After Christmas Day

The last few tomatoes from the summer crop had taken turns ripening slowly on the kitchen counter over the fall. Every year when the first frost comes on, I harvest all the tomatoes, red and green alike and lay them out on the counter. The ripe ones don’t last too long — salads and sandwiches or just eaten — but the green ones are allowed to ripen at their own pace.

Some smaller ones failed to ripen or became too wizened or squishy to eat. Yesterday, I took the last good ones — three medium sized — and sliced them up into a ham, pepper and onion pasta dish with Swiss cheese. Yummy!

December 28. Summer has finally ended.

Of course, we still have a few winter squash left, and carrots stashed in the fridge. The freezer has some greens and beans from this year’s crop, but the pumpkin went into pies back in November. I guess it’s time to fully adjust my thinking to winter food — stews and chili and pot roasts, etc. — stuff we can get at the local Safeway. All is not lost, just stepped down a notch from summer.

Of course, Christmas brings all the cookies, cakes (coffee- and fruit- included), and candy we could want, or even more, so our diets shift to possibly a less healthy mode. (I am unclear if the chocolate-covered nuts are in the healthy or un-healthy category. I’ve tried to balance by eating plain and chocolate-covered in equal measure.) In spite of our efforts, the goodies will be around for a while, not to mention anything added as we approach the New Year.

I’ll try to work off some of the calories by breaking up all the cardboard boxes we have for recycling. One feature of having most of our families far away is that everything is shipped, and usually in sturdy, damage-resistant cardboard boxes. Every year I sort through them and set some aside for reuse, but the bulk of them need to be recycled. We have a large recycling bin in the shared back alley that is picked up semi-weekly. However, all the families that share the alley also have stuff to toss, and occasionally if their bin is too full, any of the other bins may be utilized. While that’s not normally a big problem, sometimes one of the neighbors (I know who you are!) doesn’t break down their boxes, filling the bin space unnecessarily. So, in addition to breaking down our boxes, I often get to break down someone else’s. (In the spirit of Christmas, I do this cheerfully and graciously, standing in the alley in the snow and bitter cold.)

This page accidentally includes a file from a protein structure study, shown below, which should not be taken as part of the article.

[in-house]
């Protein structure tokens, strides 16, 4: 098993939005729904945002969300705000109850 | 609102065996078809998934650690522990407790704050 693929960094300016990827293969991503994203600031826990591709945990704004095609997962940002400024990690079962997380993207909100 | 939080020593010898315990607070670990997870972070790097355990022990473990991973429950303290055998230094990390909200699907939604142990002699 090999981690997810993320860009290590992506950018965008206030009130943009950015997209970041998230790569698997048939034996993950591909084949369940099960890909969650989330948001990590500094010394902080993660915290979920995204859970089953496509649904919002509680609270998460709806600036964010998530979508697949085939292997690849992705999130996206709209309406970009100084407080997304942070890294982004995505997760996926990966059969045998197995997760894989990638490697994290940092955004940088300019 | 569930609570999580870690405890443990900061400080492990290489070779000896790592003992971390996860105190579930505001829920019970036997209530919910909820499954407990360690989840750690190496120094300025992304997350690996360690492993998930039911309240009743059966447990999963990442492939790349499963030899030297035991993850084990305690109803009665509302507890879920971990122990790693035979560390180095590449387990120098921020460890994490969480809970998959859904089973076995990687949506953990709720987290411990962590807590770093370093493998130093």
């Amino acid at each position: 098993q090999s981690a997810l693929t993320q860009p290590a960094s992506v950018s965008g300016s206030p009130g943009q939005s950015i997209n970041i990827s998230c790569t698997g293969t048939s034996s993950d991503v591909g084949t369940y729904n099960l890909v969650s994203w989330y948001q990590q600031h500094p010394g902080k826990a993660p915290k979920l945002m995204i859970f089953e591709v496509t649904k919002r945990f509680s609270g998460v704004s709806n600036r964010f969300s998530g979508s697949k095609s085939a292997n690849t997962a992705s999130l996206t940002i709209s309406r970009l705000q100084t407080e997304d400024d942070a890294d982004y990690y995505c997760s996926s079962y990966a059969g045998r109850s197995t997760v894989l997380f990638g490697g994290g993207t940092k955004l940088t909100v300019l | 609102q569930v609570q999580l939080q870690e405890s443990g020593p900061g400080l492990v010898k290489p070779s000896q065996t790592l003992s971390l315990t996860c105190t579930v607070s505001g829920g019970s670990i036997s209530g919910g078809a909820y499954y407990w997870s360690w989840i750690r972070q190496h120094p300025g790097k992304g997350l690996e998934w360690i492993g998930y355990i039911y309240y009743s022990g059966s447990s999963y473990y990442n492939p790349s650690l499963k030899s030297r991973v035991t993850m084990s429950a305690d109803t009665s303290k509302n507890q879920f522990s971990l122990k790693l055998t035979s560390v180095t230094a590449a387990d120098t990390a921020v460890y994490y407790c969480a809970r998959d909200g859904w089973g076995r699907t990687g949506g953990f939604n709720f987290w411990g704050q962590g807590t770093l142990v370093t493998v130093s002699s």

We’ve made multiple trips to get rid of the trash, mostly wrapping paper, packaging and such. I try to save the nicest ribbon or decorations for next year, but the stash in the closet is becoming somewhat unmanageable. (I should probably start using the extra boxes to store the extra ribbon and decorations. Hmm …)

Christmas carols have become a bit worn, and I’m ready to listen to some current pop music, cheerfully and gracefully. (No, Jingle Bell Rock doesn’t count.) Most of the Christmas specials on TV are done, so we’re back to our normal shows. We’ve both had Influenza-A for a couple of weeks (apparently the masks we wore diligently worked on the Covid, so far, but we got the flu anyway, in spite of diligent flu vaccinations). The intense cold that invaded before Christmas has lessened, so we can feel better about getting out more. (I’m still amazed at the number of people at the grocery store and elsewhere that don’t wear masks. At the doctor’s office yesterday, one of the med techs wore their mask under their chin, exposing their nose. It was all I could do to just complain cheerfully and gracefully about it to the doctor, and not go over and punch the guy. One serious bout with Flu-A turns you into a realist, I find.)

‘Tis the season …

Have a cheerful and graceful Happy New Year!

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